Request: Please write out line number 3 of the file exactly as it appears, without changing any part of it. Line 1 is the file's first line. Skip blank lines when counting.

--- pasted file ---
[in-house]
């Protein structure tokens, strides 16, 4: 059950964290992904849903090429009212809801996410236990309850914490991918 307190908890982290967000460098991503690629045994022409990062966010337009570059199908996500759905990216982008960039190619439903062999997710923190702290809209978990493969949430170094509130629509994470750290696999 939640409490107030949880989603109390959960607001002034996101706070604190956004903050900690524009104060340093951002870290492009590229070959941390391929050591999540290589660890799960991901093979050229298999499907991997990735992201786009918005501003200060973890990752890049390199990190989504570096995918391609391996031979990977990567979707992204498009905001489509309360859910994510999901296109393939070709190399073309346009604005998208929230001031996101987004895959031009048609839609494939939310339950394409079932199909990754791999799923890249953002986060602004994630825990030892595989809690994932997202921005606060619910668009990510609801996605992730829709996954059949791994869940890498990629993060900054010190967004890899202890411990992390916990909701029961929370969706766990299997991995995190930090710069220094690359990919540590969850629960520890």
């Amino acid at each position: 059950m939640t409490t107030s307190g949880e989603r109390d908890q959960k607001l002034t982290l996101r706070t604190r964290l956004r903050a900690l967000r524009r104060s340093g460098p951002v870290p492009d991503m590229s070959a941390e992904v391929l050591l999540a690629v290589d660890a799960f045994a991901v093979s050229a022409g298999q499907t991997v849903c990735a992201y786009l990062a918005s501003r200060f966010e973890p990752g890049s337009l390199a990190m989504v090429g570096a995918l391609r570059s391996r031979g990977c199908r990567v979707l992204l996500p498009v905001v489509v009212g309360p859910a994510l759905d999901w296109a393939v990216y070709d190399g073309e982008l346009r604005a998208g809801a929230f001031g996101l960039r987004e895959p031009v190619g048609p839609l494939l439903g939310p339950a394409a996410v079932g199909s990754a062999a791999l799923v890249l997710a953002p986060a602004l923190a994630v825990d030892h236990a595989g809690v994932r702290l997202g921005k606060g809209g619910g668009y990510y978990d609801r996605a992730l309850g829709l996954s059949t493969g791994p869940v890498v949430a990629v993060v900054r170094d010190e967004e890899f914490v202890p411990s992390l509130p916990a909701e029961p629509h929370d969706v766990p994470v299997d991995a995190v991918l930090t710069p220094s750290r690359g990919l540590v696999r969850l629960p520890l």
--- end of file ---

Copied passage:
């Amino acid at each position: 059950m939640t409490t107030s307190g949880e989603r109390d908890q959960k607001l002034t982290l996101r706070t604190r964290l956004r903050a900690l967000r524009r104060s340093g460098p951002v870290p492009d991503m590229s070959a941390e992904v391929l050591l999540a690629v290589d660890a799960f045994a991901v093979s050229a022409g298999q499907t991997v849903c990735a992201y786009l990062a918005s501003r200060f966010e973890p990752g890049s337009l390199a990190m989504v090429g570096a995918l391609r570059s391996r031979g990977c199908r990567v979707l992204l996500p498009v905001v489509v009212g309360p859910a994510l759905d999901w296109a393939v990216y070709d190399g073309e982008l346009r604005a998208g809801a929230f001031g996101l960039r987004e895959p031009v190619g048609p839609l494939l439903g939310p339950a394409a996410v079932g199909s990754a062999a791999l799923v890249l997710a953002p986060a602004l923190a994630v825990d030892h236990a595989g809690v994932r702290l997202g921005k606060g809209g619910g668009y990510y978990d609801r996605a992730l309850g829709l996954s059949t493969g791994p869940v890498v949430a990629v993060v900054r170094d010190e967004e890899f914490v202890p411990s992390l509130p916990a909701e029961p629509h929370d969706v766990p994470v299997d991995a995190v991918l930090t710069p220094s750290r690359g990919l540590v696999r969850l629960p520890l």